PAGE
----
Rain washes out last session as Black Caps recover from 96-5 against Australia to close on 176-5 in first Test.
Vettori steadies the ship for New Zealand
BRISBANE, Australia // Daniel Vettori came to the rescue with a disciplined unbeaten 45 after New Zealand lost five quick wickets today to one of the most inexperienced Australian bowling attacks in decades on the opening day of the two-Test series.
Mitchell Starc took his second wicket in Test cricket in the over after lunch to remove Jesse Ryder as New Zealand slumped to 96-5 after winning the toss and then wasting a promising 44-run opening stand led by Brendon McCullum (34).
Dean Brownlie (32 not out) made a nervous start, surviving two dropped catches and a streaky inside edge, before recovering to partner Vettori in an 80-run, sixth-wicket stand that lifted New Zealand to 176-5 when deteriorating light forced umpires to call tea after just 51 overs. Rain washed out the evening session.
"We're slightly behind the eight-ball but we're going OK," McCullum said. "We still think we're not far away from eking out a competitive total ... 280-300 is the minimum for us, anything over that is a bonus."
Michael Clarke, leading Australia in his first Test series on home soil, only had himself to blame for Australia losing momentum when he dropped a routine catch at slip when Brownlie was on three off Peter Siddle soon after the fifth wicket fell.
Starc had the best of the Australians figures at 2-52 from 13 overs, including the only wicket in the abbreviated middle session.
Brownlie was on three when he edged to Clarke. In the next over, Brownlie miscued a cut shot to point, where David Warner got both hands to the ball but couldn't stop it skidding to the boundary. The New Zealand batsman then inside edged a good-length ball from Starc millimetres past his off stump in a french cut to the boundary to reach 12.
After that, the New Zealand batsmen settled down and the rash shots that characterised the hour before and just after lunch diminished.
Vettori faced 66 balls and hit three boundaries, but kept the tempo rolling with singles and twos.
The young Australian attack was put to work immediately when Ross Taylor won the toss and elected to bat, and responded to some early aggression from McCullum to have New Zealand reeling at 94-4 at lunch.
All three Australians on Test debut contributed in the first session, with Starc and James Pattinson each getting a wicket and opening batsman Warner holding a sharp catch to remove McCullum from Starc's bowling.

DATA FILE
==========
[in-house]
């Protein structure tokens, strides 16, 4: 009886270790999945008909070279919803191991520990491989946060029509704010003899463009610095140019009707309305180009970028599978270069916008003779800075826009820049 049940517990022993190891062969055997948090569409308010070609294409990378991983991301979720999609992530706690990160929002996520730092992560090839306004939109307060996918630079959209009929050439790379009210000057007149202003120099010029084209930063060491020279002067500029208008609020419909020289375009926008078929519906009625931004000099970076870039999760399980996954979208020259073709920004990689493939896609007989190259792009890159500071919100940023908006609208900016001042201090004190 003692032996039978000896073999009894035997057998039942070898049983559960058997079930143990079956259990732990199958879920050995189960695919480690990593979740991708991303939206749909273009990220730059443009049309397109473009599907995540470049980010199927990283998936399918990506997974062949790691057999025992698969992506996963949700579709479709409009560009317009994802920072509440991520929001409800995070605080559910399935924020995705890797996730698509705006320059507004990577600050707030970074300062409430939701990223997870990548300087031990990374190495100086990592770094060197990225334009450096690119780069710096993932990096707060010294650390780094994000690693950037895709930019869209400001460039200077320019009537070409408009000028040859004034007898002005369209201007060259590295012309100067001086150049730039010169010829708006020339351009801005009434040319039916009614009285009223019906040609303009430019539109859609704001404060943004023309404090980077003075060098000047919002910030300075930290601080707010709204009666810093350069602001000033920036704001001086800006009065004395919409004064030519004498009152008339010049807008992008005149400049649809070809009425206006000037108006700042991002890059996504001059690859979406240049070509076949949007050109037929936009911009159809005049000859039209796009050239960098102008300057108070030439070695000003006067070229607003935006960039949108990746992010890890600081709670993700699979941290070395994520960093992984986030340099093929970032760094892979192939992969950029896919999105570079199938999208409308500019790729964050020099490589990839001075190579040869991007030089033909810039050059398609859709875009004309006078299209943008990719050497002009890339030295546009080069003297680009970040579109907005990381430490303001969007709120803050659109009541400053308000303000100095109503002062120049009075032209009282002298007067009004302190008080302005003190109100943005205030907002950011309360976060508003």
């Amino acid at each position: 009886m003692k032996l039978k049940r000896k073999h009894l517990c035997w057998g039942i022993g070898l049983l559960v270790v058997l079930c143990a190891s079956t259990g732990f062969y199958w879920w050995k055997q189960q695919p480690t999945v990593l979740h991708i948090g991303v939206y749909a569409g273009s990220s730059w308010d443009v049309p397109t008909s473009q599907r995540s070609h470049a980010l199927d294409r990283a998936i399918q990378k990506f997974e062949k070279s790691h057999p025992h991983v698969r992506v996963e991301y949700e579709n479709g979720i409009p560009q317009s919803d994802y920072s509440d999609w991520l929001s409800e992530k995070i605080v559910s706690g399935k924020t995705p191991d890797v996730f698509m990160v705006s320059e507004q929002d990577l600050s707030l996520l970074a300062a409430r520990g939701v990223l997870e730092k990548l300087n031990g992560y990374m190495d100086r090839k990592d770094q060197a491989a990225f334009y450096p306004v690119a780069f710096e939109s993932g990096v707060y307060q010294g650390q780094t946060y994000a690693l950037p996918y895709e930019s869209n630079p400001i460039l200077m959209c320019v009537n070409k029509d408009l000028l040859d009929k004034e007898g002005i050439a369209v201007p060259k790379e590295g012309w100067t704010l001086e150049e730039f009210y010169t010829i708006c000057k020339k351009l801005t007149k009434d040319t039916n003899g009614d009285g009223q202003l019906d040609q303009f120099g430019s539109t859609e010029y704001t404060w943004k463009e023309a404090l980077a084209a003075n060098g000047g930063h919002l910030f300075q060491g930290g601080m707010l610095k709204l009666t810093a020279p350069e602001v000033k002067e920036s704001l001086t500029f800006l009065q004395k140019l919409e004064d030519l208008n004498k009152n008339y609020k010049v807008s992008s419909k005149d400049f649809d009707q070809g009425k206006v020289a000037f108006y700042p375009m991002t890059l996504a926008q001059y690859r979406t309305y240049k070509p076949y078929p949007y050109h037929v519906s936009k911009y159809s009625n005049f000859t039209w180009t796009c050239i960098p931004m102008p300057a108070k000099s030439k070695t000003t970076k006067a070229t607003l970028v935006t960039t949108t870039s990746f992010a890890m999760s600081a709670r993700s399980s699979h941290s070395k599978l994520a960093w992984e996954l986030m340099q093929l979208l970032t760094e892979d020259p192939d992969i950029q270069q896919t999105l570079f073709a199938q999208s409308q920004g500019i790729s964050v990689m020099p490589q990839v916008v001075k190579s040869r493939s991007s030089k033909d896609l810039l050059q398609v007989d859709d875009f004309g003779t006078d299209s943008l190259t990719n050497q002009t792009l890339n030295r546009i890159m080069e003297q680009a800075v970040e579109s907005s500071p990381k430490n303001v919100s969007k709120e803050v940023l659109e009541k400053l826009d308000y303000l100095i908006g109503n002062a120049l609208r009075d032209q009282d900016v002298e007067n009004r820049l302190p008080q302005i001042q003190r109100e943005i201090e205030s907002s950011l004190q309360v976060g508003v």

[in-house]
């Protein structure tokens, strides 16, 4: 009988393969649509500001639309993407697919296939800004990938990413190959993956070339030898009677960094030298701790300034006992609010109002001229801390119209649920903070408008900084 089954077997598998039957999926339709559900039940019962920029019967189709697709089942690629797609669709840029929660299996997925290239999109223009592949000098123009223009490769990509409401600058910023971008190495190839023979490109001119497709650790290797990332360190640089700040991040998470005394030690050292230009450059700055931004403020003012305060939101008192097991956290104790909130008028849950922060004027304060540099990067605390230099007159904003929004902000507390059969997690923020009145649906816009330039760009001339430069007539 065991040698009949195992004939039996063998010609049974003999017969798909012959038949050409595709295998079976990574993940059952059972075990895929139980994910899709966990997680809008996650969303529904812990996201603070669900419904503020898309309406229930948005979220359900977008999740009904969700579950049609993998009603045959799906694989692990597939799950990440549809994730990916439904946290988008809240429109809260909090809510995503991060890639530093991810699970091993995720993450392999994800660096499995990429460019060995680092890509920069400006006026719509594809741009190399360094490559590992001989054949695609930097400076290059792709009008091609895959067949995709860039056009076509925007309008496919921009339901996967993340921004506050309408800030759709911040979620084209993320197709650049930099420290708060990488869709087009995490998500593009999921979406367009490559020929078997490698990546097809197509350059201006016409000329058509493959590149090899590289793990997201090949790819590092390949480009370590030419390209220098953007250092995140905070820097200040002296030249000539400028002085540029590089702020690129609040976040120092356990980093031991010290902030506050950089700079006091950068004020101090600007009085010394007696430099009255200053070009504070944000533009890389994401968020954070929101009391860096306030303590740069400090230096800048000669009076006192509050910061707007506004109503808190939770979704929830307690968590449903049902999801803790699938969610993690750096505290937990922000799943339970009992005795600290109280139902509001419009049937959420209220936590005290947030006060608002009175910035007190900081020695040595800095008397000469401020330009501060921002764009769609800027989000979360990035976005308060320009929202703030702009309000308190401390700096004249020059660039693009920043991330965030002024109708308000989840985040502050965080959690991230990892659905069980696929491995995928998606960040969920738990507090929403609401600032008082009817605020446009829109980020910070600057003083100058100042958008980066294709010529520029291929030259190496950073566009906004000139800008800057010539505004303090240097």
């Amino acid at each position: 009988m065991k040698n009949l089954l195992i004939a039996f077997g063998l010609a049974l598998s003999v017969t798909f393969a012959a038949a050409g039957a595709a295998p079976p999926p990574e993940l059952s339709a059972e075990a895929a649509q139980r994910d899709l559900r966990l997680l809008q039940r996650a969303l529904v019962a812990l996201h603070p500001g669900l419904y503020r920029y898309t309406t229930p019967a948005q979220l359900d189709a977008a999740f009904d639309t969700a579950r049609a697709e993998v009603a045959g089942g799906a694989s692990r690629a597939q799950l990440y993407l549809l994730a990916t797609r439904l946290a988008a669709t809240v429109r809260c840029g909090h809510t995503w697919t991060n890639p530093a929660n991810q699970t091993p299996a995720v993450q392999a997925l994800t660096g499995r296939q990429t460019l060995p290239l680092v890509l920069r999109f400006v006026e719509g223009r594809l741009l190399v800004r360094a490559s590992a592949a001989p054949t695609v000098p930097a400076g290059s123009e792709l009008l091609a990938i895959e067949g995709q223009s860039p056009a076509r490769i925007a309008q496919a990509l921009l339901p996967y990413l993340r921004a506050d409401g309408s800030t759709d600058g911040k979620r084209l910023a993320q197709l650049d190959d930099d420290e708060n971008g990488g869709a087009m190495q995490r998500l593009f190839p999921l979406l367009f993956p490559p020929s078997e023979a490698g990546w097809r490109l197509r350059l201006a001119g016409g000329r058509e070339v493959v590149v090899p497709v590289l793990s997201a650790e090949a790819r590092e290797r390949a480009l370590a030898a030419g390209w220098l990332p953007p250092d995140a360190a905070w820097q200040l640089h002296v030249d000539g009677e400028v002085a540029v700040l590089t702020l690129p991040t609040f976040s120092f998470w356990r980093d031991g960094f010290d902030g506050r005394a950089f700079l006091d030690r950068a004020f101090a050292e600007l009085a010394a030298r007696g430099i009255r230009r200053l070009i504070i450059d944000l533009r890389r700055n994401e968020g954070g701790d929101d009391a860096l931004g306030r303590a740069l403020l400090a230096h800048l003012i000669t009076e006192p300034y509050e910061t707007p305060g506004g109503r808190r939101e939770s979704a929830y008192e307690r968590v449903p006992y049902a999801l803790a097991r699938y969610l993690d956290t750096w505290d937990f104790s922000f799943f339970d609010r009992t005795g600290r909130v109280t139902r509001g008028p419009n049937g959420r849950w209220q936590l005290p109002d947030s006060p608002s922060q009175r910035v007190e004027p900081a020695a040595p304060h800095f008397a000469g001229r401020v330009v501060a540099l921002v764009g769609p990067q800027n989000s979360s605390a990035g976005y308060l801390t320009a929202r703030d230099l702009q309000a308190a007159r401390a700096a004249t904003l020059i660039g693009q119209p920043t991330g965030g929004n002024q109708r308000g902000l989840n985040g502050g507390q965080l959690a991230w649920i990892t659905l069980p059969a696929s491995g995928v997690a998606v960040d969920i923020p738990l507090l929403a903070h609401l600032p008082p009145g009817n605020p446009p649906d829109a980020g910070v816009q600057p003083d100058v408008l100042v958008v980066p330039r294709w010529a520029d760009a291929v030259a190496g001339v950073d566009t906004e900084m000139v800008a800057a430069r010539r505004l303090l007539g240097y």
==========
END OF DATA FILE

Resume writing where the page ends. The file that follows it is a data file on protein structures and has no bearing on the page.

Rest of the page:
McCullum gave Pattinson a contemptuous welcome to Test cricket when he crashed three boundaries in the first over.
But after a loose start the pace trio rallied and Siddle, leading the attack in just his 26th test, broke the opening stand when he had Martin Guptill (13) caught behind in the 11th over.
Left-armer Starc was introduced in the eighth over and troubled the batsmen with some extra bounce and swing, hitting McCullum in the body and helmet before eventually removing the New Zealand opener, who hit seven boundaries before angling an attempted cut shot straight to Warner at point in the 16th over.
Taylor made a nervy start to only his second test as New Zealand captain, getting off the mark when he slashed Starc over the slips for four and then getting a huge reprieve in the next over when Usman Khawaja put down a regulation catch at short leg from Pattinson's bowling.
Khawaja composed himself to hold a simple bat-pad offering from Kane Williams (19) in spinner Nathan Lyon's third over ever at the Gabba as the New Zealanders slumped to 78 for three.
After enduring some early punishment, Pattinson finally claimed his first Test wicket when Taylor (13) irresponsibly dragged a ball back onto his leg stump five minutes before lunch.
The Australians were playing with a new-look attack after five front-line players were ruled out with injuries last week, including pace spearhead Mitchell Johnson and all-rounder Shane Watson.
Clarke is captain at home after tours to Bangladesh, Sri Lanka and New Zealand, while Mickey Arthur only joined the team last weekend as head coach.
The former South Africa coach is the first foreigner to guide Australia's national team.